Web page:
As I have mentioned more than a few times here and on Facebook, I was extremely excited about Guillermo del Toro’s Pacific Rim. I’m not a Kaiju freak on quite the same level as Professor Morté or Johnny Danger, but I have always loved Godzilla and been very interested in all of the various media depictions of the King of Monsters; as well as the many, many knock-offs and homages. Because let’s face it – watching giant monsters kick the crap out of one another in the middle of a sprawling, metropolitan area is awesome.
I had so much faith in this movie that I went ahead and bought CrimsonTyphoon and Knifehead the first time I found them on the shelves (and haven’t seen them since, which stinks because after reviewing them I decided I need Gipsy Danger, as well). Guillermo del Toro has never let me down. While some of his movies are certainly more low key than others – Cronos versus Blade 2, for instance – I have loved everything he’s done. If there was ever a man that was going to make the perfect giant robots versus giant monsters movie, it was del Toro.
I went in thinking the movie would show the initial assaults, the creation of the robots, the ensuing war, and the eventual success of humanity in repelling the monsters. It did show all of that, but in the opening fifteen minutes or so.
I’m going to start with the visual effects here because if those hadn’t worked the film wouldn’t have had a chance.
They worked. I thought that the Kaiju, Jaegers, cities, battles, and destruction looked fantastic. There wasn’t one moment in the whole movie where I was taken out of the narrative by anything that looked false. Well, that’s not entirely true – Ron Perlman’s shoes were pretty unbelievable. But everything from the outward appearance to the movement to the scale and weight of the creatures and robots felt very real and present. When Gipsy Danger grabbed one of the later Kaiju by its horn to hold its head in place so she could deliver a right hook – all of those movements had weight and impact. Nothing about the sequence looked fake or flimsy or too computerized. It was like watching Ivan Drago clobber Rocky Balboa.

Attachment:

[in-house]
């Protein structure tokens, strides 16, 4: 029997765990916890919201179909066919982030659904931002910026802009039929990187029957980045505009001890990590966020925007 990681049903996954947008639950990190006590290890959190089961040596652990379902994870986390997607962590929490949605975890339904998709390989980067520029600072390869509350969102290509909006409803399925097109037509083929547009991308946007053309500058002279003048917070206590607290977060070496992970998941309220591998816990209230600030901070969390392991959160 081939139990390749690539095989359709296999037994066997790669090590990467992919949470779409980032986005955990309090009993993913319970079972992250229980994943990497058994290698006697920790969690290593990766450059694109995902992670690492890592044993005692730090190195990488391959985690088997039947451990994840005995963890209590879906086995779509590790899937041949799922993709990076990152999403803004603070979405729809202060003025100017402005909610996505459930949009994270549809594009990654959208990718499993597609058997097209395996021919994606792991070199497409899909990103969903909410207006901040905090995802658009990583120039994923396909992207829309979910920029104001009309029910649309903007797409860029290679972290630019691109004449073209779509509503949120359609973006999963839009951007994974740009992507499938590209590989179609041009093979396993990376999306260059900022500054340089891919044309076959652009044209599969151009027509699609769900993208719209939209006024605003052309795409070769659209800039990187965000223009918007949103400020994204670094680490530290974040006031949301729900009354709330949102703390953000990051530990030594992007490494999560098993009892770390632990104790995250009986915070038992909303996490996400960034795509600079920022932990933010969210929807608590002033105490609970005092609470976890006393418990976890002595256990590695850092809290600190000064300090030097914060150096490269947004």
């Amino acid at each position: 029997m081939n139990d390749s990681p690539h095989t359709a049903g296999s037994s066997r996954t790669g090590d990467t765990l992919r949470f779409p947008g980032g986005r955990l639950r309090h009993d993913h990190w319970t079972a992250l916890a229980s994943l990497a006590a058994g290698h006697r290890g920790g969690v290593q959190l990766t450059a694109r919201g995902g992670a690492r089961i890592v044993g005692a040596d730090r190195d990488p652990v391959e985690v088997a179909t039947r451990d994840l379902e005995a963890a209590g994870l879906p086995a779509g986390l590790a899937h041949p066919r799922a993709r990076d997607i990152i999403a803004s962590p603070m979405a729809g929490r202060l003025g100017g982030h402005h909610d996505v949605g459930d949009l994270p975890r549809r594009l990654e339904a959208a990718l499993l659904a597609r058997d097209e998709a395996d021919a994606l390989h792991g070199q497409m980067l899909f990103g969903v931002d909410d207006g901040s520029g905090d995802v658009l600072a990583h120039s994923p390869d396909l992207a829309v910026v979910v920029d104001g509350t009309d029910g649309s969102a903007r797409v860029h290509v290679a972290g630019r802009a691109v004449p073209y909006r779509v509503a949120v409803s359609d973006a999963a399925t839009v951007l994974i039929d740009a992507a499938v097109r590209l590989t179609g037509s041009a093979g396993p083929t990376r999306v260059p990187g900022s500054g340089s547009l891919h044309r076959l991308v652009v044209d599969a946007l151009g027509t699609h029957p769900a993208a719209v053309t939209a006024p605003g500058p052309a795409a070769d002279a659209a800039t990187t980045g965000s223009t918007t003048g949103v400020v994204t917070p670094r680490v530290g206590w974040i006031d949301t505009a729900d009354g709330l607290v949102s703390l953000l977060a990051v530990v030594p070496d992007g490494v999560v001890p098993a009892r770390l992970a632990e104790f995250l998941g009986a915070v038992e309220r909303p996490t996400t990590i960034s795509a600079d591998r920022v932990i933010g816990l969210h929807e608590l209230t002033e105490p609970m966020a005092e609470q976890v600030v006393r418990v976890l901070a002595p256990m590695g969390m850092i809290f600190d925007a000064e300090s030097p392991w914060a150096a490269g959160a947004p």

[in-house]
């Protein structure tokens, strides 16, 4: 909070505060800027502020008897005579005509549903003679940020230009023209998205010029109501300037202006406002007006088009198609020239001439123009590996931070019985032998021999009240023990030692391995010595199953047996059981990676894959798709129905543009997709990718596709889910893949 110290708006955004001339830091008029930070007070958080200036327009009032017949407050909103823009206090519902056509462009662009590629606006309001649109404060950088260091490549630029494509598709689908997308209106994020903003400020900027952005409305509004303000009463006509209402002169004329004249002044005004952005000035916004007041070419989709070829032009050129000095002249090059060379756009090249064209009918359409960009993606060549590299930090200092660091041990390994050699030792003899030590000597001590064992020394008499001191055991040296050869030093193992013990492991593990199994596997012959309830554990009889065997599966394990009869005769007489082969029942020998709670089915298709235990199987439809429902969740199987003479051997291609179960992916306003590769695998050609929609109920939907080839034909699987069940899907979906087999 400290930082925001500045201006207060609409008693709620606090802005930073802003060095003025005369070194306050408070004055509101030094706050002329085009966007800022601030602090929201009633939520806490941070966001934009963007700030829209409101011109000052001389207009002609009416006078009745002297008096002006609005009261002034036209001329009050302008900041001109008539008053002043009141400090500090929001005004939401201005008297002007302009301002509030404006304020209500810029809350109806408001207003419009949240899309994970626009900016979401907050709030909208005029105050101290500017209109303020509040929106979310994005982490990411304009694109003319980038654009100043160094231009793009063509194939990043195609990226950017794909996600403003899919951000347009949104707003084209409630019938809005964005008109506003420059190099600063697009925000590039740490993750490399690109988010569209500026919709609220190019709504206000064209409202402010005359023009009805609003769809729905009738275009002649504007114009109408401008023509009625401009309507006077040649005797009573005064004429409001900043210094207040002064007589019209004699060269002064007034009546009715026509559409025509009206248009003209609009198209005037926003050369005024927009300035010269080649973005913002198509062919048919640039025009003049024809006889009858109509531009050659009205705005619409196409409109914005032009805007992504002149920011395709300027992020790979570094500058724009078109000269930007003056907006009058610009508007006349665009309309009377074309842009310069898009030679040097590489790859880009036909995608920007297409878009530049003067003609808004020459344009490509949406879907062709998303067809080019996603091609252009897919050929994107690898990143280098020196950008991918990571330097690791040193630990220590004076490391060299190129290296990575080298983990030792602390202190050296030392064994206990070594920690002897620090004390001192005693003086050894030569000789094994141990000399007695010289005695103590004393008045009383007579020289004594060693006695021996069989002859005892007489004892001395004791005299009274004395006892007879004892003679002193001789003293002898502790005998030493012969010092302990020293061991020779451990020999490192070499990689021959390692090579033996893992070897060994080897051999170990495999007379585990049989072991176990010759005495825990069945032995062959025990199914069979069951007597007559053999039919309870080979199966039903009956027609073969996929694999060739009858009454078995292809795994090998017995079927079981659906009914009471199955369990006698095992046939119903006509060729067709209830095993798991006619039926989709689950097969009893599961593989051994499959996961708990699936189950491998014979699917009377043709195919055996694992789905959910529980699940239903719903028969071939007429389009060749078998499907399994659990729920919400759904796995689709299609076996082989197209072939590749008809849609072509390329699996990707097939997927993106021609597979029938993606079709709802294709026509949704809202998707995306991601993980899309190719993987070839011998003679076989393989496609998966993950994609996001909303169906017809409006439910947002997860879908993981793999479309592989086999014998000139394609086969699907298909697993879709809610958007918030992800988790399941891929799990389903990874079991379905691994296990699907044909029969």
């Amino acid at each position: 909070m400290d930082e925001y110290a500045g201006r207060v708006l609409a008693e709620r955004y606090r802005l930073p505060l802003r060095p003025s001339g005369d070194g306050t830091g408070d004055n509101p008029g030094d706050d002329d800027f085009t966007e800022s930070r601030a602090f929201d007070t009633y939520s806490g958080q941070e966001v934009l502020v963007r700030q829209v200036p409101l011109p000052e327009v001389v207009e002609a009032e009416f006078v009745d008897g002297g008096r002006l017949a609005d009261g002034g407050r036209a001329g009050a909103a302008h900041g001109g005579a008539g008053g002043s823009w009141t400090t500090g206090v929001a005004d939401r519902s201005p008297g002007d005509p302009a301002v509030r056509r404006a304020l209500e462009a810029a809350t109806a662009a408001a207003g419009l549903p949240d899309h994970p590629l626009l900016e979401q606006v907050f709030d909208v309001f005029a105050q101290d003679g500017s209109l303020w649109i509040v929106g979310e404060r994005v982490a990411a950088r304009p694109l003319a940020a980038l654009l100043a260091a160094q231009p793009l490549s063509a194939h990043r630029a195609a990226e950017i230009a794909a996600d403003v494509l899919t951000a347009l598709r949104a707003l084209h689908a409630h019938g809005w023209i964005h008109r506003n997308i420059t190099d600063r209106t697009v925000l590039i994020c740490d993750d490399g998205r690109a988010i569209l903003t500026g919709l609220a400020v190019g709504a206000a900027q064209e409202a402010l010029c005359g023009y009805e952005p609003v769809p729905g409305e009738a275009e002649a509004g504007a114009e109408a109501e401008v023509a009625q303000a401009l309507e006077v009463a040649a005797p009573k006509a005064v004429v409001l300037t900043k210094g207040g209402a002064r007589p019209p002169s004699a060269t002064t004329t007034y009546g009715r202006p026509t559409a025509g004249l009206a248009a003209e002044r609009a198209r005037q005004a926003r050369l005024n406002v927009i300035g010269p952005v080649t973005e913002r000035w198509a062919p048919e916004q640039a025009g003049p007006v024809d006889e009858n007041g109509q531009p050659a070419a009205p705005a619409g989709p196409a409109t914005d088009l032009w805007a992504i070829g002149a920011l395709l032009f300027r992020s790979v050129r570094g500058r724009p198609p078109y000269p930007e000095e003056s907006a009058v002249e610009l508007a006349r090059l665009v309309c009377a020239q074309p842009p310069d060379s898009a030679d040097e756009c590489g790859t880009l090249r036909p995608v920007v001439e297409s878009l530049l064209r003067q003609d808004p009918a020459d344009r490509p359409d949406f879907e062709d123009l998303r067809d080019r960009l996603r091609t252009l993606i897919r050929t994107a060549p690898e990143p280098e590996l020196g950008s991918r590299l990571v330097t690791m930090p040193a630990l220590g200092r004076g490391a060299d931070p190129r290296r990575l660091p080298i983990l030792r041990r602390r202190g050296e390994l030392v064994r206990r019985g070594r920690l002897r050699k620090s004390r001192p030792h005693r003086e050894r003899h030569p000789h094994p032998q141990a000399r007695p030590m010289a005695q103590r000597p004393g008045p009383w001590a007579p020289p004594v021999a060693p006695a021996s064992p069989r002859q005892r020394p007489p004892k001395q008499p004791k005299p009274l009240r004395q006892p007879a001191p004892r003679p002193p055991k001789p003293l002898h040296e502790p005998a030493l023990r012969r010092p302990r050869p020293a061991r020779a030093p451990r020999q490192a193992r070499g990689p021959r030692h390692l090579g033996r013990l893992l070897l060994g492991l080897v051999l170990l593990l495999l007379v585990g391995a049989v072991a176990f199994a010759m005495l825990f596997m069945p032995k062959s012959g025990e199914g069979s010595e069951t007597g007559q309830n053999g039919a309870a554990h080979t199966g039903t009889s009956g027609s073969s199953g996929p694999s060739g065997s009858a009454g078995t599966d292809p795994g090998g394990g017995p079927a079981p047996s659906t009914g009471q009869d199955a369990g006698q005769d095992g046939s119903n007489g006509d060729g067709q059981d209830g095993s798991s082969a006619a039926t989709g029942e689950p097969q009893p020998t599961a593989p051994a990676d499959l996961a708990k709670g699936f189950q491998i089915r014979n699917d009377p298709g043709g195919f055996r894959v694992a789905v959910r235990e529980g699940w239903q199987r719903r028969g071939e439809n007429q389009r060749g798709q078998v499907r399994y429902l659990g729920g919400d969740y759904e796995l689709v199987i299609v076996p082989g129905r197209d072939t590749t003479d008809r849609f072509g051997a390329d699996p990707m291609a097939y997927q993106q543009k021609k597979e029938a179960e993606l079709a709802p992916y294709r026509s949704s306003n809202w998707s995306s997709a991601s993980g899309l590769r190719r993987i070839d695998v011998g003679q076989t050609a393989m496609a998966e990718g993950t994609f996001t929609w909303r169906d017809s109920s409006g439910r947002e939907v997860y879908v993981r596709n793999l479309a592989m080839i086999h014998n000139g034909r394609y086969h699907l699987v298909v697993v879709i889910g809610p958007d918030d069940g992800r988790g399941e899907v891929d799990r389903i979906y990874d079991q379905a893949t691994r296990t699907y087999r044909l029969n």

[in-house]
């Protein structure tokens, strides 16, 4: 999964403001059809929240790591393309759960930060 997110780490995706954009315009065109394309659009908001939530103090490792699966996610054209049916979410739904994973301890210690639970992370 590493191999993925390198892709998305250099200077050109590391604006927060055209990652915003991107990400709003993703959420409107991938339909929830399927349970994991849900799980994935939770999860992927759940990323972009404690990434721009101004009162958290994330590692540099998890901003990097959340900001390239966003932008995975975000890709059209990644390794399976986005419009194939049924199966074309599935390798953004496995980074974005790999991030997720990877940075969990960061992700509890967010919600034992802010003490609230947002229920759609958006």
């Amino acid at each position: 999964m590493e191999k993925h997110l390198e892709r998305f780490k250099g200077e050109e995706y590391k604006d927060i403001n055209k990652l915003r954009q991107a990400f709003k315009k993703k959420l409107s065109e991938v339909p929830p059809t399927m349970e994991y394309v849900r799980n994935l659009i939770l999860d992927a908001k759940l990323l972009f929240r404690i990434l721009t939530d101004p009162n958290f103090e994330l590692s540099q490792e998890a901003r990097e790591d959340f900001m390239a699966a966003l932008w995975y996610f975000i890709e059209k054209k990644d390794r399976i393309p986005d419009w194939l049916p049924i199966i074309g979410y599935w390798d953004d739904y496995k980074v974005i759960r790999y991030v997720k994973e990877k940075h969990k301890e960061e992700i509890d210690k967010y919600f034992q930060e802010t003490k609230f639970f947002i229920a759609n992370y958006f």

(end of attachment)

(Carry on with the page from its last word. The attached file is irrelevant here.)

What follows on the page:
The level of detail in the Kaiju and Jaegers was phenomenal. The monsters were all teeth and scales and claws, with every bit of their anatomy having bulk and muscle. The Jaegers looked like massive robot versions of Star Wars vehicles. They were covered in wear and weathering. None of them were shiny and new – they had all clearly been through some wars. Additionally, the design of the Jaegers makes sense. They aren’t just some thrown-together jumble of armor plates and gears and cool-looking stuff. You can see the functionality of each part.
The story was solid. There wasn’t anything fancy about it, but there didn’t need to be. We were all there to see giant robots fight giant monsters. There were a few clever devices - like the origin of the Kaiju and the way that the humans piloting the Jaegers had to interact. The latter in particular added a lot to the movie. It was a way of characterizing the humans and building relationships without having to have people stand around and talk a whole lot. There were a few pieces of subtext here and there – a comment against pollution and what I took as a suggestion of governments helping big corporations over helping citizens – but nothing so blatant or preachy that it overshadowed the action of the movie.
Idris Elba led a cast that was both fun and amazingly adept at representing what I took to be the anime stereotypes of lead characters. Elba played the grizzled veteran in charge with a secret vulnerability. He owned every scene he was in and absolutely radiated wisdom and authority.
Rinko Kikuchi was the most amazing live action anime girl I have ever seen. From her petite features to her haircut – complete with blue tips – to her voice; there was no denying what she was. But she wasn’t a giggling airhead – she was a strong character with a good backstory.
Charlie Hunnam did a great job as the strong, quiet guy. He lost his brother early in the movie and played the tragic angle quite well. There was always a sense of loss to his character, but it wasn’t mopey or weepy. Much more of a subdued thing.
Charlie Day and Burn Gorman handled the comic relief like champs. Their roles as competing scientists were some of the most memorable of the movie and I thoroughly enjoyed Day’s part of the plot. I was afraid he might be grating or out of place in such a high-stakes flick, but every scene he was in was a pleasant change of pace. Burn Gorman played the repressed, uptight nerd perfectly. You could just see his irritation for Day’s character seething under the surface.
Clifton Collins, Jr. was a supporting player and was tremendous – this felt like a real breakout role for this guy. The dude looked straight out of anime and was in some of the most powerful scenes of the whole film. He had the kind of presence where you know he’s a secondary character, but when he’s on screen you’re happy he’s there doing whatever it is he’s doing.